All new pages are from my hard drive and will be organized within THR221 Intermediate Acting and THR321 Advanced Acting
See Dictionary; if you know most of the terms, consider level II or III. Check out the Tests and Exams to determine what you know. You are an advanced actor, use subject pages or go to the Biomechanics directory.
You you feel that it's all above your head, start with the 200X Aesthetics core course.
Also, must know something about directors, right? See Directing Pages.
When I am done with the draft of the book, I will place it as one file.
You see, now I have to make extra pages and this is one of them -- a page to organize other pages (in addition to the old Acting Guide page).
There are two main approaches I use in dealing with actors, both are well known: Method and Biomechanics.
Well, I use anything as long as it helps my actors or me.
I never have much time to talk with them. The rehearsal time is always limited and I have to find fast ways for them to get their ROLES.
Remember, director gets the script first, now it has to become yours, not his!
Director is your reading advisor, a performance helper!
He will die in actor, if actor dies in his character! (Stanislavsky, of course)
You die, character lives!
ACT III. SCENE II. A hall in the castle.
[Enter HAMLET and Players]
HAMLET. Speak the speech, I pray you, as I pronounced it to you, trippingly on the tongue: but if you mouth it, as many of your players do, I had as lief the town-crier spoke my lines. Nor do not saw the air too much with your hand, thus, but use all gently; for in the very torrent, tempest, and, as I may say, the whirlwind of passion, you must acquire and beget a temperance that may give it smoothness. O, it offends me to the soul to hear a robustious periwig-pated fellow tear a passion to tatters, to very rags, to split the ears of the groundlings, who for the most part are capable of nothing but inexplicable dumbshows and noise: I would have such a fellow whipped for o'erdoing Termagant; it out-herods Herod: pray you, avoid it.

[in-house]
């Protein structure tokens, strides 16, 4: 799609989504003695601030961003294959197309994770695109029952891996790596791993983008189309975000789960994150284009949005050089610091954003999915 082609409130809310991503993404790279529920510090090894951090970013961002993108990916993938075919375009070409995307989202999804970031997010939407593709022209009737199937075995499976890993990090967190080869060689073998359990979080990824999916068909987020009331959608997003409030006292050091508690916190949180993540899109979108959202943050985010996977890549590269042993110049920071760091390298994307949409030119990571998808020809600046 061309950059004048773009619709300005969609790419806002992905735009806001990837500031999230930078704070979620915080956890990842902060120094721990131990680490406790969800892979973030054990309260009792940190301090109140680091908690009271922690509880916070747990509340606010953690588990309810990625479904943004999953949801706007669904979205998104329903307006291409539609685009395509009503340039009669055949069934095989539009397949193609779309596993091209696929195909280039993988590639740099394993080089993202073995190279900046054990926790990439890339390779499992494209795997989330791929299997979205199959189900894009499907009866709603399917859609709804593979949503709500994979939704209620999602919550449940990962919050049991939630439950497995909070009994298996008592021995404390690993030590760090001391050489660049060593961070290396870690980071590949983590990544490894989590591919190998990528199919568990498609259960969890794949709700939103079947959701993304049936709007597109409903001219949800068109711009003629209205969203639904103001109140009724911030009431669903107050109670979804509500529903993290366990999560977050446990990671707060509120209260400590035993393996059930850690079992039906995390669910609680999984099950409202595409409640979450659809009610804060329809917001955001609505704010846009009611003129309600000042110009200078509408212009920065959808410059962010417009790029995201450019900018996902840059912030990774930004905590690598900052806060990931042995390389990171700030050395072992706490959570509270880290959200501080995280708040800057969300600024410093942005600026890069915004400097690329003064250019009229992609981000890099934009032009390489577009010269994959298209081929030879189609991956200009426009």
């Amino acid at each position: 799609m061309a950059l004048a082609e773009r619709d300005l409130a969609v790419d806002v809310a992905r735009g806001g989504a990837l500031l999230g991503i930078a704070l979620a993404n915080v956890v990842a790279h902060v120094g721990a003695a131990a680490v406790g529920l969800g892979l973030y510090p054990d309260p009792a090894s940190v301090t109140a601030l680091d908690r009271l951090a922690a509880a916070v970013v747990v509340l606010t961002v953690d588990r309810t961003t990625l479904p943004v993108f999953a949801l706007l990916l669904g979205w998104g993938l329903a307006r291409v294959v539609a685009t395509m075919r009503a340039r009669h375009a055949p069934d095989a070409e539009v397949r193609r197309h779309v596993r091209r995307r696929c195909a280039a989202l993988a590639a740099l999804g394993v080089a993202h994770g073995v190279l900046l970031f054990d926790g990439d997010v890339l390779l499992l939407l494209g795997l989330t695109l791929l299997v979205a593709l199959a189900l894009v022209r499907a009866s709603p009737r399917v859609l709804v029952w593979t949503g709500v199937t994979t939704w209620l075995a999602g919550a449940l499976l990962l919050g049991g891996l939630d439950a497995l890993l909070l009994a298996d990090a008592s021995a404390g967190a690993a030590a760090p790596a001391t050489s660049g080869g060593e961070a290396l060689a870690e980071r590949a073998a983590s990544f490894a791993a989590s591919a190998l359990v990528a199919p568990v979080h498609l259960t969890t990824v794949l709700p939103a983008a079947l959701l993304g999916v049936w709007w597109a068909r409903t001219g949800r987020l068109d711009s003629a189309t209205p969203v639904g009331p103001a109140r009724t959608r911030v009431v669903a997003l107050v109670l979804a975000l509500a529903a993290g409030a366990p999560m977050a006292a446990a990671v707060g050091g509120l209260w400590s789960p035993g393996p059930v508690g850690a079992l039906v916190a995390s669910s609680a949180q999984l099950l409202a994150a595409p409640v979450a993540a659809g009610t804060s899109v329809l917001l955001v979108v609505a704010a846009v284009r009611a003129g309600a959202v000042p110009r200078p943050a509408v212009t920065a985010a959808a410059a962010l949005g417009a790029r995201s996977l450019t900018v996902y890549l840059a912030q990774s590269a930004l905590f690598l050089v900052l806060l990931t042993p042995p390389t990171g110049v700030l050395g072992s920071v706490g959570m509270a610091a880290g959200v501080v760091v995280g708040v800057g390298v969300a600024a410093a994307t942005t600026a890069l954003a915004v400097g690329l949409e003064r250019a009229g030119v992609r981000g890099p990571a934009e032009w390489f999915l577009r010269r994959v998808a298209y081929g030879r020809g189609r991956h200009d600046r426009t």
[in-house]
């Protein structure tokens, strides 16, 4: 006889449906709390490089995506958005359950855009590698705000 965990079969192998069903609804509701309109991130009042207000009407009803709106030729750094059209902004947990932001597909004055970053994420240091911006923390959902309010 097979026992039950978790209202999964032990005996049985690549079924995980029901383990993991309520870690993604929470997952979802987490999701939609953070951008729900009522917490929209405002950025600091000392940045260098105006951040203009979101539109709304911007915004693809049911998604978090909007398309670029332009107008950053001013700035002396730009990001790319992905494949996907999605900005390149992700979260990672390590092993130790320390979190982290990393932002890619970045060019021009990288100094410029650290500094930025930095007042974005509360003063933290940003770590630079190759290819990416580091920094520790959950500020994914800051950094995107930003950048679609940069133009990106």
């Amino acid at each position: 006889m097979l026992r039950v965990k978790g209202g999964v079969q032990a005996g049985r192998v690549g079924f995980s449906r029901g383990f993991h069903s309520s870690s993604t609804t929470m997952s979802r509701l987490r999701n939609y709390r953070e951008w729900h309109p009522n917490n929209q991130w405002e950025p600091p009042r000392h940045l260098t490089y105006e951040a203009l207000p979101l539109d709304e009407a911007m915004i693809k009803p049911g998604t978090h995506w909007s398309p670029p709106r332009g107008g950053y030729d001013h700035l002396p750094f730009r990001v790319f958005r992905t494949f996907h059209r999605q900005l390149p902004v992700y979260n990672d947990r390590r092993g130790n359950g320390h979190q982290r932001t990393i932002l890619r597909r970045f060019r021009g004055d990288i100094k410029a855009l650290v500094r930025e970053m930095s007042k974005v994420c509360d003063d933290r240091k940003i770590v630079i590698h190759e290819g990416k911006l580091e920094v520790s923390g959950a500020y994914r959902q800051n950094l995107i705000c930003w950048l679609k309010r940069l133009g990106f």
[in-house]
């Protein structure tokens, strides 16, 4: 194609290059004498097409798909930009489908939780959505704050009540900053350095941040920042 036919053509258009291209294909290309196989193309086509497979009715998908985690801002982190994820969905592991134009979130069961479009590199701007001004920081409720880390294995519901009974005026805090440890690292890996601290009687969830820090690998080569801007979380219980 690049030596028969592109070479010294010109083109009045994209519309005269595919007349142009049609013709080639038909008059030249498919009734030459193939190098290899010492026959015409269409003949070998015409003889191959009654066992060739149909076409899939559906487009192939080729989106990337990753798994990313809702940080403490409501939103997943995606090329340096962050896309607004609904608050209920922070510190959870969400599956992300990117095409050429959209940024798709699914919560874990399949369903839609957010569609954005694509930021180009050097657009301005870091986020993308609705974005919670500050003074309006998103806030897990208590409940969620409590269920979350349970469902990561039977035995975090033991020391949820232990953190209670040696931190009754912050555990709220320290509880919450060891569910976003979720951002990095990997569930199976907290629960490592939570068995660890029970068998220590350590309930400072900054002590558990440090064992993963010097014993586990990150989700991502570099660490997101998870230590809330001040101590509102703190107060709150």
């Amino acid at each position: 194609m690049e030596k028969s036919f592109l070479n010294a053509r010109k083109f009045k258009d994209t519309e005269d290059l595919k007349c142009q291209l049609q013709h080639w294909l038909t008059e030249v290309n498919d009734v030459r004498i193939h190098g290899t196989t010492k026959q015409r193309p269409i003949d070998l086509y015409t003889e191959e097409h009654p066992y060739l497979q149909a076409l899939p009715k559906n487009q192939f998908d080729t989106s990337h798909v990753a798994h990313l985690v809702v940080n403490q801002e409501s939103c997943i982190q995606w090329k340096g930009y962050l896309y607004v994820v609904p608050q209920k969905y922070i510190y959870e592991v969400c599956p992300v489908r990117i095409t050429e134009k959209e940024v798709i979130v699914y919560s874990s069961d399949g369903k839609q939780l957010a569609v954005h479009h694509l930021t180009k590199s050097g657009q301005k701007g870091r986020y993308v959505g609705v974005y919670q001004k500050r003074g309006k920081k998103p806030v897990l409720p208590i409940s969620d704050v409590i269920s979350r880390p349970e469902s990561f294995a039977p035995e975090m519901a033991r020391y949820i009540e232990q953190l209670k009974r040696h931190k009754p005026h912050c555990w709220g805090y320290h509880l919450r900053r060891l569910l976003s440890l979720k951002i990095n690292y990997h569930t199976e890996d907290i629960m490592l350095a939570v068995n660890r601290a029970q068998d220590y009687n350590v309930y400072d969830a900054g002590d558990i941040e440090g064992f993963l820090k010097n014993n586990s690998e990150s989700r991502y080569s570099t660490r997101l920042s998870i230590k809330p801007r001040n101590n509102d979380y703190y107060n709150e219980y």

First Player. I warrant your honour.
HAMLET. Be not too tame neither, but let your own discretion be your tutor: suit the action to the word, the word to the action; with this special o'erstep not the modesty of nature: for any thing so overdone is from the purpose of playing, whose end, both at the first and now, was and is, to hold, as 'twere, the mirror up to nature; to show virtue her own feature, scorn her own image, and the very age and body of the time his form and pressure. Now this overdone, or come tardy off, though it make the unskilful laugh, cannot but make the judicious grieve; the censure of the which one must in your allowance o'erweigh a whole theatre of others. O, there be players that I have seen play, and heard others praise, and that highly, not to speak it profanely, that, neither having the accent of Christians nor the gait of Christian, pagan, nor man, have so strutted and bellowed that I have thought some of nature's journeymen had made men and not made them well, they imitated humanity so abominably.
First Player. I hope we have reformed that indifferently with us, sir.
HAMLET. O, reform it altogether. And let those that play your clowns speak no more than is set down for them; for there be of them that will themselves laugh, to set on some quantity of barren spectators to laugh too; though, in the mean time, some necessary question of the play be then to be considered: that's villanous, and shows a most pitiful ambition in the fool that uses it. Go, make you ready.